Interest-Only Long-Term Note
Family members often make loans to other family members for non-tax reasons. In a period of low interest rates, there may be tax reasons to make loans as well and, to maximize the tax benefits, the loan is most likely to be in exchange for an interest-only note for a term of years.
Why Use It?
When the lender has an estate that is likely to result in federal estate tax or state death taxes, an interest-only note can allow assets to be transferred to family members with no gift tax cost and with a reduced value for federal estate tax and state death tax purposes.
How Does It Work?
An intra-family loan may have income tax and gift tax consequences if the loan is not made with a market rate of interest. This is because section 7872 of the Internal Revenue Code imputes interest to "gift loans" that have a rate of interest that is less than the "applicable federal rate," which is the rate of interest that can be earned on federal securities with comparable terms.
However, a note paying interest at the applicable federal rate may have estate tax advantages, for the following reasons:
- The interest rate that may be applied to value the note for estate tax purposes may be higher than the interest payable on the note, in which case the future interest payments will be discounted and the fair market value of the note will be less than its face amount. The interest rates used to value the note at death may be higher than the interest rate payable on the note for at least two different reasons:
- Interest rates may have risen since the note was issued. (This is why making loans may be advantages during a time of lower than normal interest rates.)
- The applicable federal rate payable by under the note is a rate of interest paid by the federal government, which is an extremely highly rated borrower and so pays the lowest interest rates. The market rate of interest used to value the note should be a rate commonly paid on personal loans by individuals, which is typically a higher rate of interest. The value of the note may therefore discounted at death even though interest rates have not changed significantly.
- The estate tax value of the note may be further discounted due to lack of marketability and other factors.
- The borrower may have been able to invest the money represented by the note and earn more than is required to pay the interest on the note, resulting in a net profit. That net profit represents income that could have been earned by the borrower with that same money, and so the net profit has been effectively transferred from the borrower to the lender without any gift or estate tax.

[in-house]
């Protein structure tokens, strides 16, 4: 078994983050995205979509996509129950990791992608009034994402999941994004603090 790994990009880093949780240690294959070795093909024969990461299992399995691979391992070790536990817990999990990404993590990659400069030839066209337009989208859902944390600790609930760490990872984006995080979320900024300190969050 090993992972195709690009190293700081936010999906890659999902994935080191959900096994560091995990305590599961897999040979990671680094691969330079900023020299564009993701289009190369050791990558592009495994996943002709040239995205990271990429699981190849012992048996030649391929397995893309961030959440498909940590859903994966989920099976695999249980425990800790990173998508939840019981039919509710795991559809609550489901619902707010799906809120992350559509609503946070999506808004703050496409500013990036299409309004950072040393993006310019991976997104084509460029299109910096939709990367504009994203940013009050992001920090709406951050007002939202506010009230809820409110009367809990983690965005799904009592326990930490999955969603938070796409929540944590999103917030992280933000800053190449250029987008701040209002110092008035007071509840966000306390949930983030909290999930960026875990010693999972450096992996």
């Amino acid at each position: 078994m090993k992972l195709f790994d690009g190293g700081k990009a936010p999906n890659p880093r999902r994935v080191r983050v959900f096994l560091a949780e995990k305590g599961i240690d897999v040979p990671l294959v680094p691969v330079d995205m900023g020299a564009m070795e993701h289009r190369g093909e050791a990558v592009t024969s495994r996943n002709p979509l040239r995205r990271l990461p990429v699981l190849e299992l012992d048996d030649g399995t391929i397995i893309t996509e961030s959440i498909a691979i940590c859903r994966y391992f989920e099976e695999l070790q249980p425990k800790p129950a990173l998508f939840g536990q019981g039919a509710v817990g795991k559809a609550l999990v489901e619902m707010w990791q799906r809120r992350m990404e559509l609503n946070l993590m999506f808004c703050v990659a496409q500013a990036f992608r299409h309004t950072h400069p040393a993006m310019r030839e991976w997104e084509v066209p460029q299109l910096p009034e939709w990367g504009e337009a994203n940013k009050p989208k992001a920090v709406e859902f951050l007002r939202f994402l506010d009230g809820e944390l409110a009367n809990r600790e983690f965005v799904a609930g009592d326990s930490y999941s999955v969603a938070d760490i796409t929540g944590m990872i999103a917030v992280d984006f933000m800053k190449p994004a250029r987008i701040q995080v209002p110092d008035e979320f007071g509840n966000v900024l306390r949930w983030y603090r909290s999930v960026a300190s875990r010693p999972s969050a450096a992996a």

The benefit of an interest-only note for a term of years is the possibility (but not certainty) that the note will be discounted to less than the face amount of the note at the death of the lender, and the possibility (but not certainty) that the borrower will be able to invest the loan amount and be able to earn investment income in excess of the interest payable on the note.
Because a promissory note is relatively easy to prepare, there are few transactional costs to making an interest-only loan.
The primary "costs" to the lender is a possible reduction in income if the interest payable on the note is less than the current investment income received by the lender on the amount of the loan, and the risk that the loan will not be repaid when it is due, or that the lender will need some of the funds for his or her own support before the note is due.
Before a interest-only loan is made, there are some decisions to consider:
- Are interest rates relatively low, and likely to rise in the future? The Internal Revenue Service usually announces the applicable federal rates for the following month around the 16th of the current month, so it may be advantageous to wait to make a loan until the end of the month, when the next month's rate will be known, to decide whether to make the loan using the current month's rates or the following month's rates.
- What should be the term of the loan? A loan of nine years or fewer can be made using the federal mid-term rate, which is typically less than the long-term rate, which applies to loans of more than nine years. A loan of fewer than nine years might therefore seem to be better because it can be at a lower rate, but it might be less certain how much interest rates will rise over the next nine years and, once the term of the note ends, so does any valuation benefit. So it might be better to "lock in" a slightly higher rate for a longer term.